Babysitter Guidelines
Once you've found a babysitter both you and your child feel comfortable with, it's important that you provide the information they'll need in case of an emergency.

You and your spouse's full names.
Contact information where you can be reached, as well as your cell phone number.
Your child's full name, age, date of birth, height, weight, hair color, and eye color (in case the sitter and child get separated).
The phone number and address of your house, as well as directions to it.
The name and phone number of your family doctor or pediatrician.
Emergency-services numbers and the poison-control hotline number.
Location of all the exits in your house.
Location of first-aid supplies, as well as the fire extinguisher, fuse box, and flashlights.
Contact information for neighbors, friends, and family.
Special medical information, especially regarding food and drug allergies.
The time at which you can be expected home.
Your child's bedtime and bedtime routine (if your child is a baby, tell the sitter to place the child on his or her back to sleep, not on the side or stomach).
Any foods or drinks that should, or should not, be given to your child.
Any medications that should, or should not, be given to your child.
How your child should be handled if he or she misbehaves.
How to calm your child if he or she is upset (if your child is a baby, tell the sitter never to shake the child under any circumstances).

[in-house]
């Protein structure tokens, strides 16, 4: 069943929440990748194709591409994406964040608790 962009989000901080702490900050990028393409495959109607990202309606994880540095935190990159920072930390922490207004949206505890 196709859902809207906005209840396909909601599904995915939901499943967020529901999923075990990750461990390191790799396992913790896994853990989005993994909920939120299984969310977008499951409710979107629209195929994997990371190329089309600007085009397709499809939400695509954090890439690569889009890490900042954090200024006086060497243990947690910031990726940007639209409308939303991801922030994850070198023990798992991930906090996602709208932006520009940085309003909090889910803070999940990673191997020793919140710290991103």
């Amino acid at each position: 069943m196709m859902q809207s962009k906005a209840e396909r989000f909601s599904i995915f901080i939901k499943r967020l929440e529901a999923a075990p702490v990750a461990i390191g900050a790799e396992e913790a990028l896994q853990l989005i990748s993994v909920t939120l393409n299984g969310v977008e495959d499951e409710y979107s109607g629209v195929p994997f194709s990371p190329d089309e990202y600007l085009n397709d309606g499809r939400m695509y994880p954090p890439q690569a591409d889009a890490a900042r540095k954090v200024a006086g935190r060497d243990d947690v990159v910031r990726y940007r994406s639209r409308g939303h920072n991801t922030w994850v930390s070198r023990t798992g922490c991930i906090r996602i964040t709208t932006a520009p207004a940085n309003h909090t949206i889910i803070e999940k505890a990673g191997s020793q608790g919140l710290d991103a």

Other special instructions regarding the child, family pets, etc.

Do's & Don't

Do learn first aid and CPR.
Do keep the doors locked, even while you're outside.
Do call 911 if someone suspicious comes to the door.
Do be on the lookout for potentially dangerous items around the home.
Do keep matches, lighters, and candles away from the child at all times.
Do turn on outside lights in the evening.
Do be familiar with basic food safety, including choking and food-poisoning safety guidelines.
Don't leave the house with the child unless you have permission.
Don't talk for long periods on the phone.
Don't open the door to strangers, including delivery people.
Don't ever tell a stranger, even on the phone, that you are the babysitter.
Don't stay anywhere you feel unsafe, smell smoke, or hear a fire or smoke alarm.
Don't go outside to check on something strange, such as an unusual noise.
Don't ever leave the child alone in the bathtub, not even for a second.